Preheat the oven to 200°C/400°F/gas 6. Cut the steak and the vegetables into 1cm dice, then put into a
bowl, finely grate over a quarter of the nutmeg and add a generous pinch of salt and pepper. Finely chop the rosemary and thyme leaves together and add them to the bowl of filling mixture. Drizzle in a little olive oil, then mix well and put aside.

Cut the pastry into 6 equal pieces and roll each one into a ball. Dust a clean surface and a rolling pin with flour, then pat and push each piece of pastry out to the thickness of a pound coin, dusting and turning as you go. Repeat until you have 6 rounds roughly 22cm in diameter. Get a little filling, compact it in your hand, and place it in the middle of one of the pastry rounds, leaving a border around the edge.

Drizzle with a little olive oil, then brush the edges of the pastry with beaten egg and confidently fold the pastry over the meat and vegetables to make a semicircle. Make 5 more pasties the same way and put them on a baking tray dusted with flour.

Pep talk: Look at the picture next door. You can either put the filling right in the middle and bring both sides of the pastry up and together, or you can put it to one side then pull the other half of the pastry over. Once you're done, feel where the filling is and use your thumb to press down and seal it around the edges. You might make a mistake and make a few holes, but you can patch those up and it will still taste nice.

Brush the pasties all over with egg wash and cook in the oven for around 30 to 35 minutes, or until golden and delicious.

Nutritional Information Amount per serving:

Calories

Calories are just a unit of energy. If you eat more than you use you can gain weight, or lose it if you don't eat enough. How much you need depends on your weight, gender and how active you are, but it's around 2,000 a day.

Carbs

Carbs are a great source of energy and, excluding foods such as potatoes, are made from grains - like bread, pasta and cereal. We all need carbs, but try to make them all wholegrain by sticking to brown bread, rice and pasta - they are much more nutritious.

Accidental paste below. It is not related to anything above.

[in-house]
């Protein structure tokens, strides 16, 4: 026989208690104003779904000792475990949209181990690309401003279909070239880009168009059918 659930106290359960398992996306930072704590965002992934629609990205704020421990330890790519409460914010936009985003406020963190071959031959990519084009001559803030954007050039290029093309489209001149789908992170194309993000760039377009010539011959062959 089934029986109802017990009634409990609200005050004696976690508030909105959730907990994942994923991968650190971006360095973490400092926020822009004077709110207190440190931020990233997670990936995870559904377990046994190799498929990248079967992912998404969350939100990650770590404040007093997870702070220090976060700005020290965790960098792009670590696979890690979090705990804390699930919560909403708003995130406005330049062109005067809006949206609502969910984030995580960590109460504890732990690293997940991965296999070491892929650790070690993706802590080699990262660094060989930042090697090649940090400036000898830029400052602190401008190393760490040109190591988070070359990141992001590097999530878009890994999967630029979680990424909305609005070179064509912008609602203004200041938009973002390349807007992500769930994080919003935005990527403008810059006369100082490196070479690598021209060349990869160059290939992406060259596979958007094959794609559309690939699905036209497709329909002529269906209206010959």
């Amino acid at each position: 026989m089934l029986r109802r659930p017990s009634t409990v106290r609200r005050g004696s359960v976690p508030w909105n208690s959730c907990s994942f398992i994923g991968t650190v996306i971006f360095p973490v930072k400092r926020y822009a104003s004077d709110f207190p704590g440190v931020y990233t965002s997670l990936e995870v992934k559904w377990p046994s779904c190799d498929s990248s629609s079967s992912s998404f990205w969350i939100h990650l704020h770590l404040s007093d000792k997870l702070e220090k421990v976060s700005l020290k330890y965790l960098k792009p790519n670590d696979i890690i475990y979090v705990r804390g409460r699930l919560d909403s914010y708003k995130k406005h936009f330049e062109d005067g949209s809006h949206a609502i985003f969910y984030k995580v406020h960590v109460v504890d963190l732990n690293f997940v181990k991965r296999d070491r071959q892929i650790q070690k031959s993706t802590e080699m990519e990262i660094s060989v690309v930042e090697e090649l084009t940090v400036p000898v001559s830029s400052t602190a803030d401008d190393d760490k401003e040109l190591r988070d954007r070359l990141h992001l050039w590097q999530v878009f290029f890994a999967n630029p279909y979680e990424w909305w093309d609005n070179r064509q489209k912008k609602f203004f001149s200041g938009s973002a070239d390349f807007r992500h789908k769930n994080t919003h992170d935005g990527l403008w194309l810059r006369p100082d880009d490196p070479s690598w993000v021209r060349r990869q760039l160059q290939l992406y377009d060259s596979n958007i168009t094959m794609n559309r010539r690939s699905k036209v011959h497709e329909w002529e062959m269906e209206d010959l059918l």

Sugar

We all deserve a treat sometimes, but try to limit your sugar intake. Most of your sugar should come from raw fruit and milk, because they give us lots of nutrients too. Always check food labels so you know how much sugar you're eating.

Fat

We all need to eat a small amount of fat because it protects our organs and helps us grow. But we need to be careful about how much fat we eat and what kinds of fat, because in higher levels it's associated with weight gain, diabetes, cancer and heart disease.

Saturates

Saturated or "bad fats" are in beef, pork, chicken skin, butter, cream and cheese. Too much can be bad for our heart and cholesterol levels, but unsaturated or "good fats" in fish, nuts, avocados and some oils can help keep our hearts healthy if eaten in moderation.

Protein

Protein helps our muscles to grow and repair, as well as providing you with essential amino acids. When it comes to protein, try to eat leaner sources such as chicken and fish or non-meat sources such as eggs, dairy, beans, nuts, seeds, tofu and pulses.
  • Calories 834
    42%
  • Carbs 69.6g
    27%
  • Sugar 5.8g 6%
  • Fat 50.2g 72%
  • Saturates 25.2g 126%
  • Protein 23.7g 53%
Of an adult's reference intake

BUYING SUSTAINABLY SOURCED FISH

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Buying sustainably sourced fish means buying fish that has been caught without endangering the levels of fish stocks and with the protection of the environment in mind. Wild fish caught in areas where stocks are plentiful are sustainably sourced, as are farmed fish that are reared on farms proven to cause no harm to surrounding seas and shores.

When buying either wild or farmed fish, ask whether it is sustainably sourced. If you're unable to obtain this information, don't be afraid to shop elsewhere – only by shopping sustainably can we be sure that the fantastic selection of fish we enjoy today will be around for future generations.

For further information about sustainably sourced fish, please refer to the useful links below:

Marine Stewardship Council
http://www.msc.org/

Fish Online
http://www.fishonline.org